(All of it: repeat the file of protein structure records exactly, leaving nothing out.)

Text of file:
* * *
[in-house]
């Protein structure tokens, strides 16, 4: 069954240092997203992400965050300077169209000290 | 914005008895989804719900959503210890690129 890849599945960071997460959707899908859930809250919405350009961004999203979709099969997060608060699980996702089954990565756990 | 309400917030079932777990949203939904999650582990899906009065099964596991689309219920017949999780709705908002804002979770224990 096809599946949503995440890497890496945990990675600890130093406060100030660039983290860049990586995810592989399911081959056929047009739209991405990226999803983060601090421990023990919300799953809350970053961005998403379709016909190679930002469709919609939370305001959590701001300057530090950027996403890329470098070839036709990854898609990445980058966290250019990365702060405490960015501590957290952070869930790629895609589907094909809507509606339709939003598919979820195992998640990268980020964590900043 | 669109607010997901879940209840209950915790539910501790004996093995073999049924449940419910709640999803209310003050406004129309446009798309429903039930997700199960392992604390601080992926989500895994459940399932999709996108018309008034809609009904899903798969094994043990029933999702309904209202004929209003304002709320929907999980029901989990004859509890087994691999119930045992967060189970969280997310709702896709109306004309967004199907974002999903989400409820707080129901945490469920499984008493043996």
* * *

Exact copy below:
[in-house]
């Protein structure tokens, strides 16, 4: 069954240092997203992400965050300077169209000290 | 914005008895989804719900959503210890690129 890849599945960071997460959707899908859930809250919405350009961004999203979709099969997060608060699980996702089954990565756990 | 309400917030079932777990949203939904999650582990899906009065099964596991689309219920017949999780709705908002804002979770224990 096809599946949503995440890497890496945990990675600890130093406060100030660039983290860049990586995810592989399911081959056929047009739209991405990226999803983060601090421990023990919300799953809350970053961005998403379709016909190679930002469709919609939370305001959590701001300057530090950027996403890329470098070839036709990854898609990445980058966290250019990365702060405490960015501590957290952070869930790629895609589907094909809507509606339709939003598919979820195992998640990268980020964590900043 | 669109607010997901879940209840209950915790539910501790004996093995073999049924449940419910709640999803209310003050406004129309446009798309429903039930997700199960392992604390601080992926989500895994459940399932999709996108018309008034809609009904899903798969094994043990029933999702309904209202004929209003304002709320929907999980029901989990004859509890087994691999119930045992967060189970969280997310709702896709109306004309967004199907974002999903989400409820707080129901945490469920499984008493043996």